But the other thing is, we need to find an appropriate way to help these ministries begin to learn how to work together and integrate together.
One thing that is positive about Saint Meinrad is, while we don’t have permanent deacons here on campus, for the most part—obviously our deacon programs are done in dioceses—the diaconate is very much in the minds of our seminarians because of our program.
While our lay ministry program is, for the most part, done apart from seminarians—in other words, in weekend courses—they very much have an understanding that, yes, lay ministry is a crucial component of the ministerial picture, that I, as a priest, will be going into.
And so even though we don’t have formal structures for … working these three ministries together, we do have, very much, the awareness of their presence and their importance in the life of the Church.
Q: What’s your vision of what Saint Meinrad School of Theology will be like five or 10 years from now?
A: Well, I do think that our seminary population will icontinue to increase. And I do think it will become more diverse.
Right now, we have 12 different nationalities represented in our student body. That’s not going to stop. That incredible multicultural vision, that world vision of the Church, is going to be foremost in the minds of young priests.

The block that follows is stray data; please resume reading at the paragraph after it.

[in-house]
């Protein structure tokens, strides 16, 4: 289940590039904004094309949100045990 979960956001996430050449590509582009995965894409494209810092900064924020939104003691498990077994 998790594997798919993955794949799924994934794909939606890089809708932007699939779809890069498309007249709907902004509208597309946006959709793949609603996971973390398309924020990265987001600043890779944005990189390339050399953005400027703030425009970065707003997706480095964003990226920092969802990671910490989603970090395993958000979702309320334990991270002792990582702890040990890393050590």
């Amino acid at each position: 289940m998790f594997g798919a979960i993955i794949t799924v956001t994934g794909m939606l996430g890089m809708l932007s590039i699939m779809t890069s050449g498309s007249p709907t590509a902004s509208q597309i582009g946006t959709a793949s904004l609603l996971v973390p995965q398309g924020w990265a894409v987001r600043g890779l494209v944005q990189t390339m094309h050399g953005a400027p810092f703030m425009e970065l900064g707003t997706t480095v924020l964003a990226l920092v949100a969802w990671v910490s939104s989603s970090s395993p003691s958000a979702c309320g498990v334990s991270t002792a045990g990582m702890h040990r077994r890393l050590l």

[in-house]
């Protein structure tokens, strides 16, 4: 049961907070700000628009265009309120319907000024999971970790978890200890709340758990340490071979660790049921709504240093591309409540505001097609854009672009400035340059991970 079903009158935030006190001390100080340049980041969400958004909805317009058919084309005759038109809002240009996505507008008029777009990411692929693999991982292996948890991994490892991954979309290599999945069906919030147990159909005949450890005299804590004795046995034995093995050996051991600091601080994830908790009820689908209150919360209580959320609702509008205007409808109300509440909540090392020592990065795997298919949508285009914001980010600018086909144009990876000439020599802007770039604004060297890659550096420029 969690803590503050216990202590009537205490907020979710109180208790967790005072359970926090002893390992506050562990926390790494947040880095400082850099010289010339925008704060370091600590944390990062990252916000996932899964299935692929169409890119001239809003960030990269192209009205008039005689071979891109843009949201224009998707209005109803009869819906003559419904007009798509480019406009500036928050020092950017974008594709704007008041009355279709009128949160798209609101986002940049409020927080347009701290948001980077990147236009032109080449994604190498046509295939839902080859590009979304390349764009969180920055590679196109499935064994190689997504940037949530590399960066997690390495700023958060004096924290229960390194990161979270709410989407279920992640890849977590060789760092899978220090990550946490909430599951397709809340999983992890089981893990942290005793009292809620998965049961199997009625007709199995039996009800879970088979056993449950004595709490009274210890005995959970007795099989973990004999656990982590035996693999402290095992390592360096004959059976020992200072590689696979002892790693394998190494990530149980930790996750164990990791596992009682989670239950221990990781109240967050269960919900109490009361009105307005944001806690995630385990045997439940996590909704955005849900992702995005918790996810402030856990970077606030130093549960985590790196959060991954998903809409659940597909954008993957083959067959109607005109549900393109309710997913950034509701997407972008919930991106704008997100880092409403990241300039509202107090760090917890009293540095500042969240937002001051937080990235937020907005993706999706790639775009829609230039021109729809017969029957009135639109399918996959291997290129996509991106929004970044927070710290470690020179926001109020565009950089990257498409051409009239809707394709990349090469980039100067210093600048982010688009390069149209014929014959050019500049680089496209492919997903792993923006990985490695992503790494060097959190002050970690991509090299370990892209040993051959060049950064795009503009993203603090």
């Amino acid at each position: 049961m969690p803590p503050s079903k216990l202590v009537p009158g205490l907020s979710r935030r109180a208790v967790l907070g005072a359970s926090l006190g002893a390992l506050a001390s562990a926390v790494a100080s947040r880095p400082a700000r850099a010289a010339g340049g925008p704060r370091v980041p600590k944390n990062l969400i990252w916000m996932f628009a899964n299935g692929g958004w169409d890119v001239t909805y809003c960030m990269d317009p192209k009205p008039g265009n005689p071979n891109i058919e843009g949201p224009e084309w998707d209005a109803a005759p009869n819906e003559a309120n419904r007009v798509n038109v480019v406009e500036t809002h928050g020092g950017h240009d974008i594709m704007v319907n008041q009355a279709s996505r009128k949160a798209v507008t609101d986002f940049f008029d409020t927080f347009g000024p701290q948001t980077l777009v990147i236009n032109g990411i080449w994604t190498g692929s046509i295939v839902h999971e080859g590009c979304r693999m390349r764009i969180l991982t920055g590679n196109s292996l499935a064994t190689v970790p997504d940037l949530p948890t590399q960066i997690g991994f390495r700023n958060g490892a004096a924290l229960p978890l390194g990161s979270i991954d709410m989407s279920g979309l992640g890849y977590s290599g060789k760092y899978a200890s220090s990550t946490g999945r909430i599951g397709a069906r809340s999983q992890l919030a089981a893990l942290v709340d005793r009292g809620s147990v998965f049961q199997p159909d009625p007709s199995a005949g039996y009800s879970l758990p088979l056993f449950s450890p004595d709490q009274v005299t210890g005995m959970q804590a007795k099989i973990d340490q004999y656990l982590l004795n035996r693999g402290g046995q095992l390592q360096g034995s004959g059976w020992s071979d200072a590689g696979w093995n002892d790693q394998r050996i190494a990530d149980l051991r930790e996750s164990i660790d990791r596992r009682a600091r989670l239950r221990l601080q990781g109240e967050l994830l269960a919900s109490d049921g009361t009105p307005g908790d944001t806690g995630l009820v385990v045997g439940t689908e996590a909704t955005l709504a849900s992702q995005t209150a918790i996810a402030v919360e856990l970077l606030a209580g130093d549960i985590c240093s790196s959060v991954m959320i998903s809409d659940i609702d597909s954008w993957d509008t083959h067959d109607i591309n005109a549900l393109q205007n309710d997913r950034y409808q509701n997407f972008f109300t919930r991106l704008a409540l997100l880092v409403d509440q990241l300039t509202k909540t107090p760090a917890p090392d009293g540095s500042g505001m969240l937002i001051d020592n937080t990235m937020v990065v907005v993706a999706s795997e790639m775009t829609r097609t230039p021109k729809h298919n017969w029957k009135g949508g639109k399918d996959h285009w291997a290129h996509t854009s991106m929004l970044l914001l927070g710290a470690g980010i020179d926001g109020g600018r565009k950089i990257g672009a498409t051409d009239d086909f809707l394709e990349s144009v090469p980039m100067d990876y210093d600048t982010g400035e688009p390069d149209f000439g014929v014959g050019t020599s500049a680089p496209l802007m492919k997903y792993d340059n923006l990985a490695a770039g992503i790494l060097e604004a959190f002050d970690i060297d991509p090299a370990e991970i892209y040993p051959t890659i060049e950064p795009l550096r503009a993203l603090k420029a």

They’re not just going to be ministering in a very parochial environment. They’re going to have an awareness of the fact that there is a vibrant Church in Africa, in Korea, in Latin America, in Europe that they have a relationship with. They will have been formed with these people.
That’s an incredibly positive, hopeful image for ministry in the future.
I also think that one of the strengths of Saint Meinrad is the fact that we continue to find ways to show the significance of the Benedictine heritage and helping the Benedictine heritage to come to the fore in terms of providing a model for the priesthood.
Benedictines have always been at the service of the Church, and the service of the Church in parish life. That’s certainly something that I think we want to continue, that we want to see grow, that we want to see strengthened. And I think Saint Meinrad is a very good place to do that at.
The third thing that I think I’d like to mention is our Institute for Priesthood and Presbyterates, the program for helping priests once they’ve been ordained and move through those first crucial years of ministry. That program has grown just tremendously since its founding a few years ago.
That … will provide stronger priests for our dioceses because we’re not dropping them on the day of their ordination. We’re following through with them for seven years after ordination.
And that’s going to make them stronger priests. It’s going to make them more integrated into their diocesan setting, into their presbyterates. And it’s already showing the signs of what it can do, and this is [to] strengthen the priesthood throughout the United States.
Q: How do you see the relationship between the School of Theology and the Archdiocese of Indianapolis in the years to come?
A: We are the archdiocesan seminary, in essence. We’ve always been the seminary for the archdiocese.
And I think that we know each other. We’re related to each other.
That’s our primary focus of service, helping our local Church to continue to strengthen the priests that are serving in it.
We serve other dioceses all around the country, and that’s certainly important. But I think we’re very committed to the Church of Indianapolis and have been for the past 150 years. †